S2. EP.9 Founded on Representation: Imani Winds
December 29, 2021
Monica Ellis from Imani Winds joins the Soundweavers team to chat about their ensemble's origin and the gradual development of their mission over their first several years. She shared about Imani's really interesting experience with having "in-house" composers in the ensemble. We chat about the evolution of their recording process and how they have sought out new ensemble members. And, we speak about the ensemble's new gig as faculty members at the Curtis Institute of Music.
Celebrating over two decades of music making, the Grammy nominated Imani Winds has led both a revolution and evolution of the wind quintet through their dynamic playing, adventurous programming, imaginative collaborations and outreach endeavors that have inspired audiences of all ages and backgrounds.
The ensemble’s playlist embraces traditional chamber music repertoire, and as a 21st century group, Imani Winds is devoutly committed to expanding the wind quintet repertoire by commissioning music from new voices that reflect historical events and the times in which we currently live.
Present and future season performances include a Jessie Montgomery composition inspired by her great-grandfather’s migration from the American south to the north, as well as socially conscious music by Andy Akiho, designed to be performed both on the concert stage and in front of immigrant detention centers throughout the country.
Imani Winds regularly performs in prominent international concert venues, including Carnegie Hall, Lincoln Center, the Kennedy Center, Walt Disney Hall and the Kimmel Center. Their touring schedule has taken them throughout the Asian continent, Brazil, Australia, England, New Zealand and across Europe. Their national and international presence include performances at chamber music series in Boston, New York, Washington D.C., San Francisco, Philadelphia and Houston. Festival performances include Chamber Music Northwest, the Santa Fe Chamber Music Festival, the Ravinia Festival, Chautauqua, Banff Centre and Angel Fire.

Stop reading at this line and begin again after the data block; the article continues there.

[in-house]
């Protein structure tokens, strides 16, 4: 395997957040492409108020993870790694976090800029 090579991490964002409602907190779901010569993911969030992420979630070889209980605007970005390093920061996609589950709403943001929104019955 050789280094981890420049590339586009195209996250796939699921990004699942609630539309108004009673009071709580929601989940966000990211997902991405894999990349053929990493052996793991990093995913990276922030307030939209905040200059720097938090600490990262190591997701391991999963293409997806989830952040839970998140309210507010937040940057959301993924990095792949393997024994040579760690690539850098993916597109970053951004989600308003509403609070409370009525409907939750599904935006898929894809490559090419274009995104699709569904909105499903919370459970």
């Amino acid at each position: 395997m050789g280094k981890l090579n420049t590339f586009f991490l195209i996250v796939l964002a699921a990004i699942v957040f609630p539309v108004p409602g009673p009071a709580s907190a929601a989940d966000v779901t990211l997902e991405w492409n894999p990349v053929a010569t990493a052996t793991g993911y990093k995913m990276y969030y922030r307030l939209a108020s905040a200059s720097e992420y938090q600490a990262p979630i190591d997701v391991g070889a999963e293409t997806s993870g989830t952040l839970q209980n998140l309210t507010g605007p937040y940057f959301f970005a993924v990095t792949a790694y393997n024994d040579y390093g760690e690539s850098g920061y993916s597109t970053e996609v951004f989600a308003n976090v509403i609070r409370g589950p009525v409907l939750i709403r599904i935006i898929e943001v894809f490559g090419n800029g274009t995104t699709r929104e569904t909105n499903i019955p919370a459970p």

Imani Winds’ travels through the jazz world are highlighted by their association with saxophonist and composer Wayne Shorter, woodwind artist and composer Paquito D’Rivera and pianist and composer Jason Moran. Their ambitious project, "Josephine Baker: A Life of Le Jazz Hot!" featured chanteuse René Marie in performances that brought the house down in New York, Pittsburgh, San Francisco, Los Angeles and St. Louis.
Imani Winds’ commitment to education runs deep. The group participates in residencies throughout the U.S., giving performances and master classes to thousands of students each year. Academic and institutional residencies include the Chamber Music Society of Lincoln Center, Duke University, the University of Chicago, Curtis Institute of Music, the University of Michigan, Da Camera of Houston and numerous others across the country.
The ensemble launched its annual Imani Winds Chamber Music Festival in 2010, bringing together young instrumentalists and composers from across North America and abroad for exploration and performance of the standard repertoire and newly composed chamber music. Festival participants also take part in workshops devoted to entrepreneurial and outreach opportunities, with the goal of creating the complete musician and global citizen.
In 2021, Imani Winds released their latest album, Bruits on Bright Shiny Things Records. Gramophone states, “the ensemble’s hot rapport churns with conviction throughout…”
Imani Winds has six albums on Koch International Classics and E1 Music, including their Grammy Award nominated recording, The Classical Underground. They have also recorded for Naxos and Blue Note and released Stravinsky’s "Rite of Spring" on Warner Classics. Imani Winds is regularly heard on all media platforms including NPR, American Public Media, the BBC, SiriusXM, the New York Times and the Wall Street Journal.
In 2016, Imani Winds received their greatest accolade in their 20 years of music making: a permanent presence in the classical music section of the Smithsonian’s National Museum of African American History and Culture in Washington DC.
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